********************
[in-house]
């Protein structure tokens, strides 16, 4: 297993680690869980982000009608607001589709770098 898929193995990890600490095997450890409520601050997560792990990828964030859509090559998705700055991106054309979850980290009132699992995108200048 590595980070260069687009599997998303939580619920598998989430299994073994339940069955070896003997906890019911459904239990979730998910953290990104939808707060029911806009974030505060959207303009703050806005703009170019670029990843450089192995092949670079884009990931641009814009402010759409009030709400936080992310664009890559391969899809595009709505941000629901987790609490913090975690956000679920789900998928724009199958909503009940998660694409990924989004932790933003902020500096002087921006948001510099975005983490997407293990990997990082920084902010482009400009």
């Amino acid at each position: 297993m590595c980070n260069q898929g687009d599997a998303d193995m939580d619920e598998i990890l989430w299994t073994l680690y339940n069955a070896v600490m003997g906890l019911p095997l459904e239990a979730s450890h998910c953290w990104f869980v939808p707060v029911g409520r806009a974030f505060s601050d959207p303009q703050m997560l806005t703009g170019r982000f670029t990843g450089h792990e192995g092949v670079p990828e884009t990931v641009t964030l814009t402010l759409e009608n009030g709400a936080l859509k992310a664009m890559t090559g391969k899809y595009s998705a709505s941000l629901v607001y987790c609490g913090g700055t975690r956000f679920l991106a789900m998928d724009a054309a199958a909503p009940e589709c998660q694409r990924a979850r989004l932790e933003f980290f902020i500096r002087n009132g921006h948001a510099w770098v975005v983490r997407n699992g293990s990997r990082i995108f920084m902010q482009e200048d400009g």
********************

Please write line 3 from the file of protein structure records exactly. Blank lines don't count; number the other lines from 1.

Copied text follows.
């Amino acid at each position: 297993m590595c980070n260069q898929g687009d599997a998303d193995m939580d619920e598998i990890l989430w299994t073994l680690y339940n069955a070896v600490m003997g906890l019911p095997l459904e239990a979730s450890h998910c953290w990104f869980v939808p707060v029911g409520r806009a974030f505060s601050d959207p303009q703050m997560l806005t703009g170019r982000f670029t990843g450089h792990e192995g092949v670079p990828e884009t990931v641009t964030l814009t402010l759409e009608n009030g709400a936080l859509k992310a664009m890559t090559g391969k899809y595009s998705a709505s941000l629901v607001y987790c609490g913090g700055t975690r956000f679920l991106a789900m998928d724009a054309a199958a909503p009940e589709c998660q694409r990924a979850r989004l932790e933003f980290f902020i500096r002087n009132g921006h948001a510099w770098v975005v983490r997407n699992g293990s990997r990082i995108f920084m902010q482009e200048d400009g």